QUESTIONER: I have three questions. One of them is do you think there is some risk of complacency in the euro zone right now? The second one is do you consider the ECB monetary policy supportive enough at this time? And the third one is the Spanish government is saying that fundamentally their quarter-on-quarter growth in Spain is close to zero right now. So, I mean, it’s like we are having quarterly zero growth. Based on your numbers -- well, I mean, it doesn’t match with your numbers. Do you think that actually the numbers right now are maybe worse than estimated or that we will go through a deeper recession in this half of the year or next year?

MR. BLANCHARD: I’ll take the first two questions. Complacency may be too strong, but it would be good to see more progress in the development of Euro institutions. Banking union is really of the essence. There are doubts about the state of banks and whether these doubts are justified or not, it is clear that there is a need for an assessment of the quality of the balance sheets. When this is done, it should be done with a parachute, which is that if it’s found out that some banks are not as healthy as one hoped, there has to be money to recapitalize them. All this is essential, so the faster, the better.

On the ECB, one has to say that the ECB is doing a whole lot. . A program which would involve the ECB, but also the national authorities, which would basically try to increase the credit flows to small- and medium-sized enterprises, is clearly something which could make a difference at this point to the euro growth.

MR. HELBLING: On Spain, I think we have to consider current conditions versus next year. And let me just emphasize the downward revision to growth from .7 to 0 is for 2014. Indeed, in the euro area, including the periphery, recent indicators suggest some stabilization. And as I mentioned before, there is indeed a sense that competitiveness has improved throughout the euro area periphery and that exports have strengthened in a number of countries, including Spain.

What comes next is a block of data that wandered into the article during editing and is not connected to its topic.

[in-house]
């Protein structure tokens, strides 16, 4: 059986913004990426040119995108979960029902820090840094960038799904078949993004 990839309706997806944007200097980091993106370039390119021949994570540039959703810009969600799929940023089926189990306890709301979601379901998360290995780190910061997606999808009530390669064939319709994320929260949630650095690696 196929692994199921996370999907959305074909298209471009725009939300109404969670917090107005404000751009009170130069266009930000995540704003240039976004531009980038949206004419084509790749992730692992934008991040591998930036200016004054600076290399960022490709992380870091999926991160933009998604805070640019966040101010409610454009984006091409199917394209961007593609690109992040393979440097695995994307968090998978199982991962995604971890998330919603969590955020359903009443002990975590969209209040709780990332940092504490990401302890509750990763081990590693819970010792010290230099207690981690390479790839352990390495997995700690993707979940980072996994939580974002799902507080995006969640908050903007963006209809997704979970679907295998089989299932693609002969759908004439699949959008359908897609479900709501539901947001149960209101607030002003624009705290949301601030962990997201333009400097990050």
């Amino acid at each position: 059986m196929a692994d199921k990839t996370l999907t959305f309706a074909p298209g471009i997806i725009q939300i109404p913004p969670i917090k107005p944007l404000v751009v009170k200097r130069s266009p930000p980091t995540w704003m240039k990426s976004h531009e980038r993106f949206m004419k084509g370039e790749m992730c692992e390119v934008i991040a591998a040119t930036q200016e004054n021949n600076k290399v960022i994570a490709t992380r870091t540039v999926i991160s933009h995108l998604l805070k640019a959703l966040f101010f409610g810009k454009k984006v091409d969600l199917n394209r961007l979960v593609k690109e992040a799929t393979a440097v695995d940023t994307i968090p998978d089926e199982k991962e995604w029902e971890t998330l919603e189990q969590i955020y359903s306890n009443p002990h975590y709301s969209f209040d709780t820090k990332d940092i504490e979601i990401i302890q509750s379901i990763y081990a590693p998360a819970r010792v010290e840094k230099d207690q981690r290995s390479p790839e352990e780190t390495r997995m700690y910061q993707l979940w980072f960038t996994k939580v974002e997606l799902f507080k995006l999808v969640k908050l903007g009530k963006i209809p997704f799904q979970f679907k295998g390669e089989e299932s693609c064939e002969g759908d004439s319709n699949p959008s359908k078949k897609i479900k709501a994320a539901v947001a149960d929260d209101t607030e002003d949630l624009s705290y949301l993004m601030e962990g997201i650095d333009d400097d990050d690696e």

Now, looking then into next year, I think when the fiscal adjustment measures of slightly less than 1 percentage point of GDP will be implemented, it will be hard to avoid some drag on the economy. So in the sense our downward revision to the projection for next year is not in contradiction to a stabilization or signs of some stabilization in current conditions in the euro area.

MS. BHATT: We’ve received a few questions on Italy. I just want to point to the concluding statement that was published on July 4th. We will take a question.

QUESTIONER: Could we just go back to China? Can you in any way quantify the downside risk for growth? Are we talking about a half a percentage point, a percentage point, or are we just talking about a few minor adjustments here?

MR. BLANCHARD: I’m not going to give you a number, but my sense is that the lower limit depends very much on the fact that the policymakers are very aware of the issue and have, to a large extent, the means to control things. If they tighten credit and the decrease in output is large, they have some fiscal space they can use. They can also choose the intensity with which they use the brakes to slow down credit. And they can use other measures to have direct effects on local governments, for example. So we’re talking about some risk, but, again, there’s enough policy space that I don’t expect the growth rate to drop very much.

MS. BHATT: I’m going to take one last question from the online. This is for you Thomas. It says the slowdown in Mexico is explained by weaker domestic factors. Is it explained by weaker documents factors or by the U.S. impact?

MR. HELBLING: If you look at the downward revision to growth in Mexico, it’s half a percent this year, slightly less than a quarter percentage point for next year. Most of the revisions are due to the downward revision to U.S. growth. If you look at growth in 2014, it’s almost a mechanical correction from the downward revision to the U.S. growth next year.

We also have included the latest data. In the Q1 there was government spending, government consumption was slightly weaker than expected. But otherwise, the main reasons for the downgrade are external U.S. factors.

MS. BHATT: I think we will wrap up now. Thank you very much for coming and thanks to you online. Thank you, Olivier, Rupa, and Thomas.